Do you remember the news four years ago? Banks collapsed, markets cratered, companies struggled to make payroll and millions of people lost their jobs. Your retirement savings were decimated, the value of your house plunged, credit was unobtainable. Politicians dithered and economists argued. Only confusion prospered.
Against this background, it’s surprising to hear Republicans returning to Ronald Reagan’s classic debate question: “Are you better off than you were four years ago?” To anyone whose memory extends a full electoral cycle, the answer is clearly yes.
When assessing our politicians, what matters isn’t just the here and now. It’s at least as important to consider how well we are set up for tomorrow, next year and the decades that follow.
This distinction is particularly important in assessing the aftermath of the last recession. The anxiety that gripped us in late 2008 wasn’t born out of a typical cyclical decline that hurts for a year or two before the economy returns to growth. Rather, it was a fear that something more fundamental had changed, altering our whole economic trajectory.
Only a forward-looking indicator can pick up both this fear and its ultimate resolution. Unfortunately, most economic statistics tell us only what happened last month, last quarter or last year.
The stock market, by contrast, is obsessively focused on the future. When investors decide whether to buy a company’s stock, they aren’t just thinking about its current earnings (if they were, a company like Twitter Inc. would be worthless). They are trying to figure out what its future earnings will be, and what that stream of income should be worth today. Their collective judgment, while far from perfect, tells a compelling story about how America’s prospects have changed over the past four years.
On the day of President Barack Obama’s inauguration, the Standard & Poor’s 500 Index (SPX) closed at 805, just over half its pre-recession level. In other words, investors thought the recession had done so much damage that the future earnings of corporate America were worth only about half what they were before. And because corporate earnings are a roughly constant share of the broader economy, the stock prices suggested a decline of historic magnitude in investors’ assessment of the long-run prospects for the entire U.S. economy.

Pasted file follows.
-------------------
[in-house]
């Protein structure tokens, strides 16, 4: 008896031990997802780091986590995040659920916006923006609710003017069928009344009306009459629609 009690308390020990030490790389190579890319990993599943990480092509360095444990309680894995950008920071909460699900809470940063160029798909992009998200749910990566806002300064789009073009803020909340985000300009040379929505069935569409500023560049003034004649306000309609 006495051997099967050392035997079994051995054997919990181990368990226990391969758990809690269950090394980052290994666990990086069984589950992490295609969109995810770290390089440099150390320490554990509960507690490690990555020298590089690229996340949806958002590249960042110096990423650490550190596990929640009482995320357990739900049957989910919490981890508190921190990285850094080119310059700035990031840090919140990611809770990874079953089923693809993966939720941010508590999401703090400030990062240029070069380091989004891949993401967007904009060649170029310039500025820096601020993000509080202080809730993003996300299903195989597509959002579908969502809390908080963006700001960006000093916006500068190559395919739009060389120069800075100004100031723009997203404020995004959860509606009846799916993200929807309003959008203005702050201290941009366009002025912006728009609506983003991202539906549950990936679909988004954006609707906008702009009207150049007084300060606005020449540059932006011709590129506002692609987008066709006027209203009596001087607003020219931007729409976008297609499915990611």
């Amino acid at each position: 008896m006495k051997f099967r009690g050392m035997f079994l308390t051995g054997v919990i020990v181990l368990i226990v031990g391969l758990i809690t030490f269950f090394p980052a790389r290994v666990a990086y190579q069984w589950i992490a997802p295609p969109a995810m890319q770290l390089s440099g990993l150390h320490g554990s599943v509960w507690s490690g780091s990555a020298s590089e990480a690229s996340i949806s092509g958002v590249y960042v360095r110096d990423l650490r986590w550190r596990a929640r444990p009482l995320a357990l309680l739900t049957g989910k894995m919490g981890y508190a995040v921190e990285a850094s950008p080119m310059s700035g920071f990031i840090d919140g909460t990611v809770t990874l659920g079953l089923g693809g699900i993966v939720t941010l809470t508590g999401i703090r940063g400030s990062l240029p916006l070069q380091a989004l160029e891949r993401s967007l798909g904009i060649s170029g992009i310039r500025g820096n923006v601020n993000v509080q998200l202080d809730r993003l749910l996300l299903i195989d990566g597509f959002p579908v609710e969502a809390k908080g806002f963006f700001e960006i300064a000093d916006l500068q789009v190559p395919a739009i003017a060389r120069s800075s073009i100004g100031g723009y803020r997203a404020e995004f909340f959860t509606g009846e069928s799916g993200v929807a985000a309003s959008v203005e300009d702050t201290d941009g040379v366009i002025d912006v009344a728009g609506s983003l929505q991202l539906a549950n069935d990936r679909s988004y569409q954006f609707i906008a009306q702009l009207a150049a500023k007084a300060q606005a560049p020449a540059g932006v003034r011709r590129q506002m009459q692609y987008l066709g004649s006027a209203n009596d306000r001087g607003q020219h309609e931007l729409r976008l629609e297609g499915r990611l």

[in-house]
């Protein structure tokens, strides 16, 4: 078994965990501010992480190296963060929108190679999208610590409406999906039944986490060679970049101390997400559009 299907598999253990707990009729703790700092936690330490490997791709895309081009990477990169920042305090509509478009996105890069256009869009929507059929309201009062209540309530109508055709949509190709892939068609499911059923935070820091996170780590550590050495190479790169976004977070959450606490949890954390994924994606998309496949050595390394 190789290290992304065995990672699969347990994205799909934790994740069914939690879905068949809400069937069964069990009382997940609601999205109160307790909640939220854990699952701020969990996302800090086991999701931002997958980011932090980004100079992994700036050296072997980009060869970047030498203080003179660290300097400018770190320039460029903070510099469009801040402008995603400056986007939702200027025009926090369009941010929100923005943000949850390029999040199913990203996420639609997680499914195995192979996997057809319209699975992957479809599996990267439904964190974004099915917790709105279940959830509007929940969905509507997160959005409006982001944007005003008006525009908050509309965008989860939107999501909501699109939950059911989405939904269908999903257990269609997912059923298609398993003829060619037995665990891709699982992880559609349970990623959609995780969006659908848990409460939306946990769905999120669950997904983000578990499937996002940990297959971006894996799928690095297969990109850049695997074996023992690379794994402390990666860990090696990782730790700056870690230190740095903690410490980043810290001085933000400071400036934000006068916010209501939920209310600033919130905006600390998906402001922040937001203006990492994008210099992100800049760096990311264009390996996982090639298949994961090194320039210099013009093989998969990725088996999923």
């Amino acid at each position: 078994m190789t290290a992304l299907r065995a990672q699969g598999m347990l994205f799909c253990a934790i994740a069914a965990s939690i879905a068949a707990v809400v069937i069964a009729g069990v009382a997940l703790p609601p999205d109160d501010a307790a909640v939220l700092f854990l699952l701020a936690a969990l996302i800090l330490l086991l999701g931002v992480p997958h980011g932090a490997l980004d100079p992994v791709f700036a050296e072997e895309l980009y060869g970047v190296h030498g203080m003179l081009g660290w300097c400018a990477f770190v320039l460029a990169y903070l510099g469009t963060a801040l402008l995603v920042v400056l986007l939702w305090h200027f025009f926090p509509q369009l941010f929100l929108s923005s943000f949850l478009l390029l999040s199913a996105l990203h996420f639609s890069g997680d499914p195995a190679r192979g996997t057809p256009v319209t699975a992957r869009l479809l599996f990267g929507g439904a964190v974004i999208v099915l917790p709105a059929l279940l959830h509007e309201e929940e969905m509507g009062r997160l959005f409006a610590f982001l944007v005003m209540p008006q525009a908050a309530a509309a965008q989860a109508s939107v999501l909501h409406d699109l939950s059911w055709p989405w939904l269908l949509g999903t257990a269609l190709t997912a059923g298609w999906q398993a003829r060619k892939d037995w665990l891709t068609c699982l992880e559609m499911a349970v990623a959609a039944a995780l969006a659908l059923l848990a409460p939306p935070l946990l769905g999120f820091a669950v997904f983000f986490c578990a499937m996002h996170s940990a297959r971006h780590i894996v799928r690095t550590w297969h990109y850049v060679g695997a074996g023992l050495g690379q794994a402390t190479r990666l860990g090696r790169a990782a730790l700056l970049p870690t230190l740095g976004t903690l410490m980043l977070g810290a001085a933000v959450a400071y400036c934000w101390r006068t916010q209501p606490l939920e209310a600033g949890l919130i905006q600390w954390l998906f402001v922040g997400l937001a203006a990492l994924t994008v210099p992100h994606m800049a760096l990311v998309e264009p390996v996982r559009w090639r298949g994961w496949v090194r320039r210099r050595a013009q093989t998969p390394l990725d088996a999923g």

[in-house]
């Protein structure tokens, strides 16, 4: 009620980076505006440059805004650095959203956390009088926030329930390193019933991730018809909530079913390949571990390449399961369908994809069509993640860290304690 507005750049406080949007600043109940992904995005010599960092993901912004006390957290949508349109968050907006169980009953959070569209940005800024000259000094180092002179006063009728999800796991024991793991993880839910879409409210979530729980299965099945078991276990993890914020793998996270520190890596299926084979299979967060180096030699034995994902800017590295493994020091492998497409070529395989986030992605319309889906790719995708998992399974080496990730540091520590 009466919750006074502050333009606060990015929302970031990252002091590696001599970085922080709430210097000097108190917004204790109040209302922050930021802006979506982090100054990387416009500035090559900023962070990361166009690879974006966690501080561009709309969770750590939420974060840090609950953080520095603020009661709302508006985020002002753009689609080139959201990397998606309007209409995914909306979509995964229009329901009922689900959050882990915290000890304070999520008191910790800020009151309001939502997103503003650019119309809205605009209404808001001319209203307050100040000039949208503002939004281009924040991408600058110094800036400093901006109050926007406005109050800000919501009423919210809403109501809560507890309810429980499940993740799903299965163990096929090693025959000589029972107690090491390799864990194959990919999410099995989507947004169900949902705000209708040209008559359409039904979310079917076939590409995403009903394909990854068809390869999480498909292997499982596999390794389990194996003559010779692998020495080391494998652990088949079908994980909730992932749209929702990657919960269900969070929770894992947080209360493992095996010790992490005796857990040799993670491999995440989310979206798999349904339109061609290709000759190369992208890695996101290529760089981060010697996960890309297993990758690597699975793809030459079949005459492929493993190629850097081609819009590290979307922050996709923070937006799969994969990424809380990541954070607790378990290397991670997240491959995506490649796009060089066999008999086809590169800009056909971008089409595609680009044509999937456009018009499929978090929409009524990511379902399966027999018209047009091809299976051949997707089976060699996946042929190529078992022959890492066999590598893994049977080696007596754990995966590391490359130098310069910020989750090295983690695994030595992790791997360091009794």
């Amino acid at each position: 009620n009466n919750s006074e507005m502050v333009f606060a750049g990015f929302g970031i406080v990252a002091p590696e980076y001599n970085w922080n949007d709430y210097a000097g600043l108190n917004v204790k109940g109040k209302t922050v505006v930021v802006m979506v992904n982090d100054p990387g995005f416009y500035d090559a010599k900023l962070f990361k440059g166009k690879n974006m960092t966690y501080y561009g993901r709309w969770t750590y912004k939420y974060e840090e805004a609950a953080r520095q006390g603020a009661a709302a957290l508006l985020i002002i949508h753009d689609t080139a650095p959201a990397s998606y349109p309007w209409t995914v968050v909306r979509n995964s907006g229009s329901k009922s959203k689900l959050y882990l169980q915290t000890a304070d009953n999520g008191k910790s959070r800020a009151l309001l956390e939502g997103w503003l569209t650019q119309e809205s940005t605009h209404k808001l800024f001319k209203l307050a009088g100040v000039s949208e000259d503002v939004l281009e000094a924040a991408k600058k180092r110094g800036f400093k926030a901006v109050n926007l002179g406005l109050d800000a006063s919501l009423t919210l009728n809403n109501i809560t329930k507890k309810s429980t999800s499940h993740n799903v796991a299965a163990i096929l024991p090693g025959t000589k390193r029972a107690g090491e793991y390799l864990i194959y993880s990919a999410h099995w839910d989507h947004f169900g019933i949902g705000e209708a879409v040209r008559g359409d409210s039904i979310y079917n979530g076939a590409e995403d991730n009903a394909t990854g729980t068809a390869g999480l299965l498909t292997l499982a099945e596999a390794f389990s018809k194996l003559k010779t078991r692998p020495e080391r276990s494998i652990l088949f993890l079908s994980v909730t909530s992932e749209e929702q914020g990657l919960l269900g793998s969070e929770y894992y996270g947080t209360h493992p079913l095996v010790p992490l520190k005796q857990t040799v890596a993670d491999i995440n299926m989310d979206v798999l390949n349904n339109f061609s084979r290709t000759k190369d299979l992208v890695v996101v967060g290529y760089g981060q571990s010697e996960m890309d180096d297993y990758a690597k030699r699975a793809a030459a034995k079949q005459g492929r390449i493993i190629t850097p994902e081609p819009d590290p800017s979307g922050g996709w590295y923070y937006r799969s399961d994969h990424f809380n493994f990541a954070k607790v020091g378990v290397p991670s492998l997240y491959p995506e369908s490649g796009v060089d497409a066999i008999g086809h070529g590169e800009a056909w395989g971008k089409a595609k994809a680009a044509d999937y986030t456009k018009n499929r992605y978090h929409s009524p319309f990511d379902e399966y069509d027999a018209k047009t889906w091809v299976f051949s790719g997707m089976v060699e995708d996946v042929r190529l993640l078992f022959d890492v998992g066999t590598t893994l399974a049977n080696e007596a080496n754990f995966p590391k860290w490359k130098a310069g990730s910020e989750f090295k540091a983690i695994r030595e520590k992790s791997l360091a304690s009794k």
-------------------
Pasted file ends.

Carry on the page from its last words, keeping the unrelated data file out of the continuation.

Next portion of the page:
As of Sept. 10, the S&P 500 index stood at 1429, about 78 percent higher than it was on inauguration day. Probable translation: Investors believe the long-run outlook for the American economy has improved enormously.
True, the stock market can rise for various reasons. Investors might expect corporate profits to grow faster than the economy, or corporate taxes to fall. They might have become more patient, causing them to place a higher value on earnings way out in the future. Given the current political climate, and the way the crisis shattered peoples’ complacency, none of these stories seems particularly plausible.
The stock market is also an imperfect proxy for the outcomes we truly care about. If there were futures markets more directly tied to economic output, unemployment or perhaps even well-being, they would provide an even better picture.
Surveys asking people to evaluate their well-being can also provide a useful insight given that people’s responses are influenced by their outlook. One index run by research company Gallup Inc., for example, shows people’s perceived well-being at a four-year high. (Disclosure: Justin Wolfers is a senior scientist at Gallup.)
Of course, the stock ticker can’t answer the most important political questions. It can’t say we are better off because of Obama’s policies, or for other reasons. It can’t say whether we are better off than we would have been under President Mitt Romney. It does, however, capture well the narrative of disaster, survival and recovery that has marked the past four years. It helps us to remember how bad we felt back then, and to appreciate where we are today.
(Betsey Stevenson is an associate professor of public policy at the University of Michigan. Justin Wolfers is an associate professor of business and public policy at the University of Pennsylvania, and a non-resident senior fellow of the Brookings Institution. Both are Bloomberg View columnists. The opinions expressed are their own.)
Today’s highlights: the editors on what to do about Libor’s overseer and on King Abdullah and Jordan’s subsidy addiction; Jeffrey Goldberg on power failures and Mormon food hoarding; William Pesek on China’s education policies in Hong Kong; Ramesh Ponnuru on how much Romney could actually accomplish as president; Barry Nalebuff on why New York should ban calories in beverages.
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